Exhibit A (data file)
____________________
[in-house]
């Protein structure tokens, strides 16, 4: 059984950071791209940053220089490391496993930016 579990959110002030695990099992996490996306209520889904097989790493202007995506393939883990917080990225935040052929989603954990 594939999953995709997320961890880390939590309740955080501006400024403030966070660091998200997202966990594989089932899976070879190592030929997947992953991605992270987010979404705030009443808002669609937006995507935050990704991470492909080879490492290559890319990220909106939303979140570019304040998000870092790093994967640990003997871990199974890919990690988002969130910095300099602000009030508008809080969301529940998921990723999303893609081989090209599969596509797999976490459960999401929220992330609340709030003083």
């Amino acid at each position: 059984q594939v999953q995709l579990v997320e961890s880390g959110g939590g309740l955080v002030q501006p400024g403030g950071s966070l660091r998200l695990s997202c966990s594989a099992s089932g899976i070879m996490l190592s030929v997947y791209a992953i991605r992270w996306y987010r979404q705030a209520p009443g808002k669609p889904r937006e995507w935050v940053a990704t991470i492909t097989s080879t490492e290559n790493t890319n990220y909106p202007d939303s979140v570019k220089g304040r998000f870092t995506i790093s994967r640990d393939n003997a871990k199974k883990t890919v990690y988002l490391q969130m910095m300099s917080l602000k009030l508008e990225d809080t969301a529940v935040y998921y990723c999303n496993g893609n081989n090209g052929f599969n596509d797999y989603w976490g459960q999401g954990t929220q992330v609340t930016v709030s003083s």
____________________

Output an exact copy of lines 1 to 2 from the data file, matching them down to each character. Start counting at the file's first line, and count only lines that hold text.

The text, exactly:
[in-house]
């Protein structure tokens, strides 16, 4: 059984950071791209940053220089490391496993930016 579990959110002030695990099992996490996306209520889904097989790493202007995506393939883990917080990225935040052929989603954990 594939999953995709997320961890880390939590309740955080501006400024403030966070660091998200997202966990594989089932899976070879190592030929997947992953991605992270987010979404705030009443808002669609937006995507935050990704991470492909080879490492290559890319990220909106939303979140570019304040998000870092790093994967640990003997871990199974890919990690988002969130910095300099602000009030508008809080969301529940998921990723999303893609081989090209599969596509797999976490459960999401929220992330609340709030003083």